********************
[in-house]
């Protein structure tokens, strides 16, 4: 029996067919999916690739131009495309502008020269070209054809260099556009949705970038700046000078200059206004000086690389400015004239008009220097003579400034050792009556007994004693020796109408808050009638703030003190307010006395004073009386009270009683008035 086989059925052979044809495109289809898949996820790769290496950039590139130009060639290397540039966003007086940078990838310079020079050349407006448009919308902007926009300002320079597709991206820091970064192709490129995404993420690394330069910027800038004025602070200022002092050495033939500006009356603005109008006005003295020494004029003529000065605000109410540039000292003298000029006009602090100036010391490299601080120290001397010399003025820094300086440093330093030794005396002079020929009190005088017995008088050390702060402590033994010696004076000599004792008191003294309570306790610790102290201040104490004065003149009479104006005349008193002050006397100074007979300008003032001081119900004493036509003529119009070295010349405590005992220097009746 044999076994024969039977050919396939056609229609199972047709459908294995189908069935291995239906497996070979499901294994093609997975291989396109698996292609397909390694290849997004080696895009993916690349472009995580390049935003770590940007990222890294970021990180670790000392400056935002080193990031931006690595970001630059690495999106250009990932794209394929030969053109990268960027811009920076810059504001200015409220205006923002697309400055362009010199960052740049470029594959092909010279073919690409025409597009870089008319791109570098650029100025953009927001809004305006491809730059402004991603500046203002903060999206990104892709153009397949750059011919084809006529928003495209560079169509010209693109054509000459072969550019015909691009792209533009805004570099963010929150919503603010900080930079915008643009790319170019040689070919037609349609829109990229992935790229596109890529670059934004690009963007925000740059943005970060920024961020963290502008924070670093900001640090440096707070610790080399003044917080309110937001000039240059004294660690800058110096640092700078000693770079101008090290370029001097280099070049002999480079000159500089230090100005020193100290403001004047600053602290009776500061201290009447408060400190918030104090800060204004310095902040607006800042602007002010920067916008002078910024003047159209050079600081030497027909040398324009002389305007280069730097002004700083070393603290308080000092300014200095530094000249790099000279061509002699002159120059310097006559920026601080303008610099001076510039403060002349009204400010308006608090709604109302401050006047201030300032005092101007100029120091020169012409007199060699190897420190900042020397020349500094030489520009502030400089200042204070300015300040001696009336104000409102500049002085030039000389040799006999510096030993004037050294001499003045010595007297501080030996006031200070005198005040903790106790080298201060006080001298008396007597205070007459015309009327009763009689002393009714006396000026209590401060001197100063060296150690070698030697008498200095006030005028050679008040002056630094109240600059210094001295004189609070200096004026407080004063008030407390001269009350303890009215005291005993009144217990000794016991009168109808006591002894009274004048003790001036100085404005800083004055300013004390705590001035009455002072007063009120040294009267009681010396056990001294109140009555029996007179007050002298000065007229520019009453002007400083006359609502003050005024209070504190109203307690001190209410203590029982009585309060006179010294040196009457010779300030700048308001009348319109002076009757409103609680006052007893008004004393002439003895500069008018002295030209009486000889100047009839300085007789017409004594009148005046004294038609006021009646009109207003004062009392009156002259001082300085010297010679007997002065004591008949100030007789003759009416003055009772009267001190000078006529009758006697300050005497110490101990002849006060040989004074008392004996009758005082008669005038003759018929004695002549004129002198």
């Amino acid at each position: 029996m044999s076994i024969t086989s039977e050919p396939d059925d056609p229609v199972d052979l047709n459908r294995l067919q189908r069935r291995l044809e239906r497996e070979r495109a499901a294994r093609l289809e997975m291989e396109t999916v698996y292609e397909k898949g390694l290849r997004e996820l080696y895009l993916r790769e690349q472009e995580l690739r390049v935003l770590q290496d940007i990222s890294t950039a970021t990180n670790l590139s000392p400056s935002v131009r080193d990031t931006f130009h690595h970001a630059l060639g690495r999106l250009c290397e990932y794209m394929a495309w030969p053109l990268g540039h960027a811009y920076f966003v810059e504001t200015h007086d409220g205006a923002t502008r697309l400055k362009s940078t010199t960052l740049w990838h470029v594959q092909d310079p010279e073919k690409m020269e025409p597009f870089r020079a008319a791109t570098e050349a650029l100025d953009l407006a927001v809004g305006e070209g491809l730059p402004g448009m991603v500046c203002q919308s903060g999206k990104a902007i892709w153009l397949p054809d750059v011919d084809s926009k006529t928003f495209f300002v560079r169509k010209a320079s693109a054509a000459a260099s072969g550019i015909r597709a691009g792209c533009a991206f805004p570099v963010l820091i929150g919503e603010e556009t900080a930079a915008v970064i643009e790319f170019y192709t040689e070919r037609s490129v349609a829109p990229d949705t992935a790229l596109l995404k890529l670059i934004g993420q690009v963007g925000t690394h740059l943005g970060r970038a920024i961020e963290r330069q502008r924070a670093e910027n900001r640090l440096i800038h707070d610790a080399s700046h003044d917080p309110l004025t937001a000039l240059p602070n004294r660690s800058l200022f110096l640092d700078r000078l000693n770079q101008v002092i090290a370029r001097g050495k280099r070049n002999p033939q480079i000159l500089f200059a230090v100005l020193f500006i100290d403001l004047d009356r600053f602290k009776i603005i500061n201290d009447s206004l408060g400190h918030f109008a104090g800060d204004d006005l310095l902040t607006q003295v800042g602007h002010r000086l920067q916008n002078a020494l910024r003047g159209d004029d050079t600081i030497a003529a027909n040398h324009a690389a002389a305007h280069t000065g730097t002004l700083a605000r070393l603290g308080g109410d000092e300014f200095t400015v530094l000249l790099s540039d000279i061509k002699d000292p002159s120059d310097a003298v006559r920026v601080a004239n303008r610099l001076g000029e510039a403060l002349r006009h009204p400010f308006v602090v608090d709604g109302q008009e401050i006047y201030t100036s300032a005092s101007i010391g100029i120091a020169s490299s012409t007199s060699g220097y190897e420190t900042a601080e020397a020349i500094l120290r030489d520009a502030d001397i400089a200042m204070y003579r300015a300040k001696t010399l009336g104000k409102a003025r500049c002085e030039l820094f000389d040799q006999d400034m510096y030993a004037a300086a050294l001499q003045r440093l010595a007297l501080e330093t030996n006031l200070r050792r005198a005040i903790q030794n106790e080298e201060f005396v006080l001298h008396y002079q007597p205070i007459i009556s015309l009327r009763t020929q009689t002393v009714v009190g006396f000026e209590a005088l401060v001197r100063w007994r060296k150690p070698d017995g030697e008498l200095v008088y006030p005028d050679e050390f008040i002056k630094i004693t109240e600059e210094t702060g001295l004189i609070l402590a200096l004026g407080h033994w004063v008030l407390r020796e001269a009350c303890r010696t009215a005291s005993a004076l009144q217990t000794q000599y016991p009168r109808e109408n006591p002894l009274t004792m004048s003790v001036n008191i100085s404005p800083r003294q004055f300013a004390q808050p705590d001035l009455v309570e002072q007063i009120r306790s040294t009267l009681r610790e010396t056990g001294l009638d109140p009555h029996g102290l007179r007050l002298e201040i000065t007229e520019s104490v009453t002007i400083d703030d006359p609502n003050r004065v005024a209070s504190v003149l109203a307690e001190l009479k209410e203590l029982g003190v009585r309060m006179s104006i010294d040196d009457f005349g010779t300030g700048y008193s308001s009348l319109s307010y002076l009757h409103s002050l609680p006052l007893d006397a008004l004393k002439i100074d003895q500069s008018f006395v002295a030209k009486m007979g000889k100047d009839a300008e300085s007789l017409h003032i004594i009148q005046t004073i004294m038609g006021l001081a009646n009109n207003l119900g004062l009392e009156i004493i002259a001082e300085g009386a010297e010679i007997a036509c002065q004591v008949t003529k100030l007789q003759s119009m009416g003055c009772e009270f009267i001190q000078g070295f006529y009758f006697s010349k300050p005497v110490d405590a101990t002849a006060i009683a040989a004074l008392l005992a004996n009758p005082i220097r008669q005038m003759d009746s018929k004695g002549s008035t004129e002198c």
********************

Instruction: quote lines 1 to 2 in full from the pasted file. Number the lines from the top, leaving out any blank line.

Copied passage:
[in-house]
């Protein structure tokens, strides 16, 4: 029996067919999916690739131009495309502008020269070209054809260099556009949705970038700046000078200059206004000086690389400015004239008009220097003579400034050792009556007994004693020796109408808050009638703030003190307010006395004073009386009270009683008035 086989059925052979044809495109289809898949996820790769290496950039590139130009060639290397540039966003007086940078990838310079020079050349407006448009919308902007926009300002320079597709991206820091970064192709490129995404993420690394330069910027800038004025602070200022002092050495033939500006009356603005109008006005003295020494004029003529000065605000109410540039000292003298000029006009602090100036010391490299601080120290001397010399003025820094300086440093330093030794005396002079020929009190005088017995008088050390702060402590033994010696004076000599004792008191003294309570306790610790102290201040104490004065003149009479104006005349008193002050006397100074007979300008003032001081119900004493036509003529119009070295010349405590005992220097009746 044999076994024969039977050919396939056609229609199972047709459908294995189908069935291995239906497996070979499901294994093609997975291989396109698996292609397909390694290849997004080696895009993916690349472009995580390049935003770590940007990222890294970021990180670790000392400056935002080193990031931006690595970001630059690495999106250009990932794209394929030969053109990268960027811009920076810059504001200015409220205006923002697309400055362009010199960052740049470029594959092909010279073919690409025409597009870089008319791109570098650029100025953009927001809004305006491809730059402004991603500046203002903060999206990104892709153009397949750059011919084809006529928003495209560079169509010209693109054509000459072969550019015909691009792209533009805004570099963010929150919503603010900080930079915008643009790319170019040689070919037609349609829109990229992935790229596109890529670059934004690009963007925000740059943005970060920024961020963290502008924070670093900001640090440096707070610790080399003044917080309110937001000039240059004294660690800058110096640092700078000693770079101008090290370029001097280099070049002999480079000159500089230090100005020193100290403001004047600053602290009776500061201290009447408060400190918030104090800060204004310095902040607006800042602007002010920067916008002078910024003047159209050079600081030497027909040398324009002389305007280069730097002004700083070393603290308080000092300014200095530094000249790099000279061509002699002159120059310097006559920026601080303008610099001076510039403060002349009204400010308006608090709604109302401050006047201030300032005092101007100029120091020169012409007199060699190897420190900042020397020349500094030489520009502030400089200042204070300015300040001696009336104000409102500049002085030039000389040799006999510096030993004037050294001499003045010595007297501080030996006031200070005198005040903790106790080298201060006080001298008396007597205070007459015309009327009763009689002393009714006396000026209590401060001197100063060296150690070698030697008498200095006030005028050679008040002056630094109240600059210094001295004189609070200096004026407080004063008030407390001269009350303890009215005291005993009144217990000794016991009168109808006591002894009274004048003790001036100085404005800083004055300013004390705590001035009455002072007063009120040294009267009681010396056990001294109140009555029996007179007050002298000065007229520019009453002007400083006359609502003050005024209070504190109203307690001190209410203590029982009585309060006179010294040196009457010779300030700048308001009348319109002076009757409103609680006052007893008004004393002439003895500069008018002295030209009486000889100047009839300085007789017409004594009148005046004294038609006021009646009109207003004062009392009156002259001082300085010297010679007997002065004591008949100030007789003759009416003055009772009267001190000078006529009758006697300050005497110490101990002849006060040989004074008392004996009758005082008669005038003759018929004695002549004129002198």